Major League Baseball will not pass new rules this winter in response to the Los Angeles Angels' late-season salary dumps, according to ESPN. Rather, MLB wants to wait at least another season to see if the Angels' nihilistic approach was a one-off event or part of a new strategic shift.
Here's more, courtesy of ESPN's report:
The Angels had added aggressively in deals before the trade deadline, swapping for Lucas Giolito and others while trying to demonstrate to Shohei Ohtani that they were trying to win. But the Angels completely collapsed, losing their first seven games in August and 16 of 21 through Aug. 23, plummeting out of contention.
The Angels reacted to fading from the playoff race in August by placing several well-compensated veterans on waivers (including some they had acquired only weeks earlier, like Lucas Giolito and Reynaldo López) in an effort to get under the Competitive Balance Tax threshold. They succeeded, avoiding the tax line by an estimated $30,000, per ESPN's reporting. That means not only will they avoid paying a financial penalty, but their draft-pick compensation if and when they lose Shohei Ohtani to free agency will remain untouched.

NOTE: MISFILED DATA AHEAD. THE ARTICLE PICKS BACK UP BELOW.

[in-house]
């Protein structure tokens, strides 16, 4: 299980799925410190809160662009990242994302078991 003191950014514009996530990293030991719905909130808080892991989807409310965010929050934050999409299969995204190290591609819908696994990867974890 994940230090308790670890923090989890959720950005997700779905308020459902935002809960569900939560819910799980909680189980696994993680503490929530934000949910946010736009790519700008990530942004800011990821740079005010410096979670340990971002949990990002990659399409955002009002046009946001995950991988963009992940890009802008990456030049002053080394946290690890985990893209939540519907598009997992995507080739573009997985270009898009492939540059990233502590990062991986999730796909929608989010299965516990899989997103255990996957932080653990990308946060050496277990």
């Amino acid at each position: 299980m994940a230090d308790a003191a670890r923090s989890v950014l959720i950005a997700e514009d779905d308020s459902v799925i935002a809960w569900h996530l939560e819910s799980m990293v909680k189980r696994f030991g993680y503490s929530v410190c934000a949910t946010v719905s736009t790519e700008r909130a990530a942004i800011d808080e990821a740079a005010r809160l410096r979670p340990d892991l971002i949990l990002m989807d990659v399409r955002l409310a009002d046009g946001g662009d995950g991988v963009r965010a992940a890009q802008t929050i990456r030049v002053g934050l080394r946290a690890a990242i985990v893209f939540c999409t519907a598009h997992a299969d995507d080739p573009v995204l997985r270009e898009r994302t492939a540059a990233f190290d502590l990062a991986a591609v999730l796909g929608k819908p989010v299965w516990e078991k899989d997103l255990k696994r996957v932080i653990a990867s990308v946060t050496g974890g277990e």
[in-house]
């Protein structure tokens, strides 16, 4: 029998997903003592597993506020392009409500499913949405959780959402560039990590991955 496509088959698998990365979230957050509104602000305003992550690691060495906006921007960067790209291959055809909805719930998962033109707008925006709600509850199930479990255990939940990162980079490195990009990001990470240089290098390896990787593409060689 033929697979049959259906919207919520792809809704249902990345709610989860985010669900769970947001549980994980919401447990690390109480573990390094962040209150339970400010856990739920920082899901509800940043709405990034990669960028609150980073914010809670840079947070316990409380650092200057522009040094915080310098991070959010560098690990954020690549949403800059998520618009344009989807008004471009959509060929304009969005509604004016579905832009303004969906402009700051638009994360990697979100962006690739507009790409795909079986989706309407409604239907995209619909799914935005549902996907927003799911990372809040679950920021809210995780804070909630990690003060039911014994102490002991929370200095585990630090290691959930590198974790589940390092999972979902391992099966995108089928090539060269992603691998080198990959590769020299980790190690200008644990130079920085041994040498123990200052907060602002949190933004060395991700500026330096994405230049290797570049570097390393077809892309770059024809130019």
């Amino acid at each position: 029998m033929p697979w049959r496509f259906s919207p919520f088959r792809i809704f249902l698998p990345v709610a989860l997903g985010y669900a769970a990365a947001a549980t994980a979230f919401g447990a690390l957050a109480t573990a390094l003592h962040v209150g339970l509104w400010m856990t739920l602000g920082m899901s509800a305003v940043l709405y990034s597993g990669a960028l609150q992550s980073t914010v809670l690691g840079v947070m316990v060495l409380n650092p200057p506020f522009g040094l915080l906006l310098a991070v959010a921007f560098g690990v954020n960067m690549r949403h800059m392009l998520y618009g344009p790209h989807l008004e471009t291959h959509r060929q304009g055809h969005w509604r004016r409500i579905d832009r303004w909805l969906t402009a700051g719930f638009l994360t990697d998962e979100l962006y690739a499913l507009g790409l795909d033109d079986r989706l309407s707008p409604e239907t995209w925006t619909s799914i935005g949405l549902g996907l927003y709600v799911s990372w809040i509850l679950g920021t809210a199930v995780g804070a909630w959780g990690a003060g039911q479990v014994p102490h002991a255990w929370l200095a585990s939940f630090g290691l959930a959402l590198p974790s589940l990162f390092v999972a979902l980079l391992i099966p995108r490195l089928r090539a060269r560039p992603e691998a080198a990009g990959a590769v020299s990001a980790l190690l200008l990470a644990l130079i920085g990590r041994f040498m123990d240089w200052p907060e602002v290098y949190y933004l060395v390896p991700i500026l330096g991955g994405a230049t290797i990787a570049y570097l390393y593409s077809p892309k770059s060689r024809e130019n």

It's worth noting that the most egregious of the Angels' cost-saving moves involved placing backup catcher Max Stassi on the restricted list in September. By doing so, the Angels avoided paying Stassi what remained of his salary. Stassi elected against resuming his playing career in favor of staying with his wife and son, who had been born three months prematurely earlier in the year.
How, precisely, MLB could curtail similar behavior is unclear. Executives with other teams who spoke to CBS Sports late in the season did not seem to believe it was likely to become a league-wide trend over the coming years.